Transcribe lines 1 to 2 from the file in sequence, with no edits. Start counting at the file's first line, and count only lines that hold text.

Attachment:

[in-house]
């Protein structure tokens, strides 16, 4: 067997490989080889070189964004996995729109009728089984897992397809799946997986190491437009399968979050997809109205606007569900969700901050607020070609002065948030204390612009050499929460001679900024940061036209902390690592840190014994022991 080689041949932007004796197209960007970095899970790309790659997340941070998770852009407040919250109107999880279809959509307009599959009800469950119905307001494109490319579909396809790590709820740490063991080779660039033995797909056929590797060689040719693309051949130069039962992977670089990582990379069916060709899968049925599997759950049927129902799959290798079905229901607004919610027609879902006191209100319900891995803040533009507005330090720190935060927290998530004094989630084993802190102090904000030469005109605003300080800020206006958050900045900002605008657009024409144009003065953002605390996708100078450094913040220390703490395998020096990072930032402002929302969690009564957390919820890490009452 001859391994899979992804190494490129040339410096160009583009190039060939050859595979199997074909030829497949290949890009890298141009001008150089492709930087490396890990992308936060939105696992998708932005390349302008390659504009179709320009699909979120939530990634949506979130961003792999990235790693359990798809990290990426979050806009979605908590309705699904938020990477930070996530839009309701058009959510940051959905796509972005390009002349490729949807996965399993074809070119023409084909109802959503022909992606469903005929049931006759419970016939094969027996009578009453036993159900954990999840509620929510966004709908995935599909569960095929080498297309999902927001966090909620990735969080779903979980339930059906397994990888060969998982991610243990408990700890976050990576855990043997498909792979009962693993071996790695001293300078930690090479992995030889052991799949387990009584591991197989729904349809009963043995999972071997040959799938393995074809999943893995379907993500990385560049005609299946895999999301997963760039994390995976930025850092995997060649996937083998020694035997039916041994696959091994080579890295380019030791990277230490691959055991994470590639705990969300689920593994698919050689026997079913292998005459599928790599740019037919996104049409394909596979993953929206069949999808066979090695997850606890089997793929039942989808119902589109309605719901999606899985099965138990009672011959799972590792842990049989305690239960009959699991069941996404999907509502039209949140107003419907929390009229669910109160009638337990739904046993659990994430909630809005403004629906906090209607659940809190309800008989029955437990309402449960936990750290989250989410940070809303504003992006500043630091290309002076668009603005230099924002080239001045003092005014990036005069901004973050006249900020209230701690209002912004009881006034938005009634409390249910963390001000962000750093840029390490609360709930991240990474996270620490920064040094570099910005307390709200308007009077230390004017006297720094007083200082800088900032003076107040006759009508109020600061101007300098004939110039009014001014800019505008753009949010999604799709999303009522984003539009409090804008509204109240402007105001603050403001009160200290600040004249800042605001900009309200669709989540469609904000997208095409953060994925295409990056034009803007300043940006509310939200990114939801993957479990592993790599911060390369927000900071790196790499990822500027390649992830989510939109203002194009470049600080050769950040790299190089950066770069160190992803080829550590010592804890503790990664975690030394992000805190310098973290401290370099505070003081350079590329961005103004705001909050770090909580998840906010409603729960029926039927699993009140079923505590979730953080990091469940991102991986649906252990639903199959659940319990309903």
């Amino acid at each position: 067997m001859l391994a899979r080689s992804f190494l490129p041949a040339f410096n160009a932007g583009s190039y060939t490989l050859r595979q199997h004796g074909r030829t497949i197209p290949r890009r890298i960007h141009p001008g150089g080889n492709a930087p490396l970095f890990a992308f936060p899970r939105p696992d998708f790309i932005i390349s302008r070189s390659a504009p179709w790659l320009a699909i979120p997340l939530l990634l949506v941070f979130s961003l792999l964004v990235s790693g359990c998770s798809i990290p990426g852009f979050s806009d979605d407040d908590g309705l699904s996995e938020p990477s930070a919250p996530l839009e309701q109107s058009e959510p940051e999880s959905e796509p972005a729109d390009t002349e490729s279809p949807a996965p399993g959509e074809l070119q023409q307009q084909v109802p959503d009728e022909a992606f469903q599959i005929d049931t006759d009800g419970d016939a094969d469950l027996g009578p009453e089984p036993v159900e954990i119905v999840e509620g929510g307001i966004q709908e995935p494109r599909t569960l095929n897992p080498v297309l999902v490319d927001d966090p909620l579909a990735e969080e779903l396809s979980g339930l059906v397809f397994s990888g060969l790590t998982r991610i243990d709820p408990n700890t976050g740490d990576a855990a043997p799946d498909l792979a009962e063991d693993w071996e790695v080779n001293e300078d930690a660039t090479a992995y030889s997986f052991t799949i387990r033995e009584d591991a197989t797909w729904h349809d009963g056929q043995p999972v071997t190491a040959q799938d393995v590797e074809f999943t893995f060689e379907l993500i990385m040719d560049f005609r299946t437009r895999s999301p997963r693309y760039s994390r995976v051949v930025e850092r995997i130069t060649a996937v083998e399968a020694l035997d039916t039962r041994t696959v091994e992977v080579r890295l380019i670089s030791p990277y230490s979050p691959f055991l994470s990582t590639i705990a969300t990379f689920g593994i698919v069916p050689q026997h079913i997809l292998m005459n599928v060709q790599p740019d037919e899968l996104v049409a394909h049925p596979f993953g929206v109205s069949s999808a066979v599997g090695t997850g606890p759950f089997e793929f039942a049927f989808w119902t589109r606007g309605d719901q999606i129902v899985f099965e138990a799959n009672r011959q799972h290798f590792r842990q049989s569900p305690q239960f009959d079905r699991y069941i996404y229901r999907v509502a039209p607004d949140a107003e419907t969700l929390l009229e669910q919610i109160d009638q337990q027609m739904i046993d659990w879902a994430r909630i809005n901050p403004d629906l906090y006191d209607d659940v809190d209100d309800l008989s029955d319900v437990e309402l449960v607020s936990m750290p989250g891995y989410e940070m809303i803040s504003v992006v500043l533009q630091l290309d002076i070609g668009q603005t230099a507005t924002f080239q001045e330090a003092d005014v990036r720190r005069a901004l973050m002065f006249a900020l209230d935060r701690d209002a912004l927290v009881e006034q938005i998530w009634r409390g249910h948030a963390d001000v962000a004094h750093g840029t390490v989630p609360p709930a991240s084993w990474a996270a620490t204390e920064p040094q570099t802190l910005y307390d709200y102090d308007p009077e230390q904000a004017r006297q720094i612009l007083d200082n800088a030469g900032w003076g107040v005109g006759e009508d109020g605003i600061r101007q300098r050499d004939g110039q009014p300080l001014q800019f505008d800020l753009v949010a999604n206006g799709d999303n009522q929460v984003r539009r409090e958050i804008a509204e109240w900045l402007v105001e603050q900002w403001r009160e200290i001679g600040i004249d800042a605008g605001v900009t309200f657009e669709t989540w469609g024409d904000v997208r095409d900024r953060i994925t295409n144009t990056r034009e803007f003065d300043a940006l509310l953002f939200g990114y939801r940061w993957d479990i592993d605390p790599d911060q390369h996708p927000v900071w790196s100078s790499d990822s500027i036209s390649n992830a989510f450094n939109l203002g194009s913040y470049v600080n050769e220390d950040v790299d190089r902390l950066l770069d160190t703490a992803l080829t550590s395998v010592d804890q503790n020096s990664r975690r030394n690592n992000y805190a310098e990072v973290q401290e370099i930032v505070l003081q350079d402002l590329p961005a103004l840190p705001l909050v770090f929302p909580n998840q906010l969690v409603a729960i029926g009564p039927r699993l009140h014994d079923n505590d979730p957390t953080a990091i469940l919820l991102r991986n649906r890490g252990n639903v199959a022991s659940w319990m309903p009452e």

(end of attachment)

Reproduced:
[in-house]
């Protein structure tokens, strides 16, 4: 067997490989080889070189964004996995729109009728089984897992397809799946997986190491437009399968979050997809109205606007569900969700901050607020070609002065948030204390612009050499929460001679900024940061036209902390690592840190014994022991 080689041949932007004796197209960007970095899970790309790659997340941070998770852009407040919250109107999880279809959509307009599959009800469950119905307001494109490319579909396809790590709820740490063991080779660039033995797909056929590797060689040719693309051949130069039962992977670089990582990379069916060709899968049925599997759950049927129902799959290798079905229901607004919610027609879902006191209100319900891995803040533009507005330090720190935060927290998530004094989630084993802190102090904000030469005109605003300080800020206006958050900045900002605008657009024409144009003065953002605390996708100078450094913040220390703490395998020096990072930032402002929302969690009564957390919820890490009452 001859391994899979992804190494490129040339410096160009583009190039060939050859595979199997074909030829497949290949890009890298141009001008150089492709930087490396890990992308936060939105696992998708932005390349302008390659504009179709320009699909979120939530990634949506979130961003792999990235790693359990798809990290990426979050806009979605908590309705699904938020990477930070996530839009309701058009959510940051959905796509972005390009002349490729949807996965399993074809070119023409084909109802959503022909992606469903005929049931006759419970016939094969027996009578009453036993159900954990999840509620929510966004709908995935599909569960095929080498297309999902927001966090909620990735969080779903979980339930059906397994990888060969998982991610243990408990700890976050990576855990043997498909792979009962693993071996790695001293300078930690090479992995030889052991799949387990009584591991197989729904349809009963043995999972071997040959799938393995074809999943893995379907993500990385560049005609299946895999999301997963760039994390995976930025850092995997060649996937083998020694035997039916041994696959091994080579890295380019030791990277230490691959055991994470590639705990969300689920593994698919050689026997079913292998005459599928790599740019037919996104049409394909596979993953929206069949999808066979090695997850606890089997793929039942989808119902589109309605719901999606899985099965138990009672011959799972590792842990049989305690239960009959699991069941996404999907509502039209949140107003419907929390009229669910109160009638337990739904046993659990994430909630809005403004629906906090209607659940809190309800008989029955437990309402449960936990750290989250989410940070809303504003992006500043630091290309002076668009603005230099924002080239001045003092005014990036005069901004973050006249900020209230701690209002912004009881006034938005009634409390249910963390001000962000750093840029390490609360709930991240990474996270620490920064040094570099910005307390709200308007009077230390004017006297720094007083200082800088900032003076107040006759009508109020600061101007300098004939110039009014001014800019505008753009949010999604799709999303009522984003539009409090804008509204109240402007105001603050403001009160200290600040004249800042605001900009309200669709989540469609904000997208095409953060994925295409990056034009803007300043940006509310939200990114939801993957479990592993790599911060390369927000900071790196790499990822500027390649992830989510939109203002194009470049600080050769950040790299190089950066770069160190992803080829550590010592804890503790990664975690030394992000805190310098973290401290370099505070003081350079590329961005103004705001909050770090909580998840906010409603729960029926039927699993009140079923505590979730953080990091469940991102991986649906252990639903199959659940319990309903």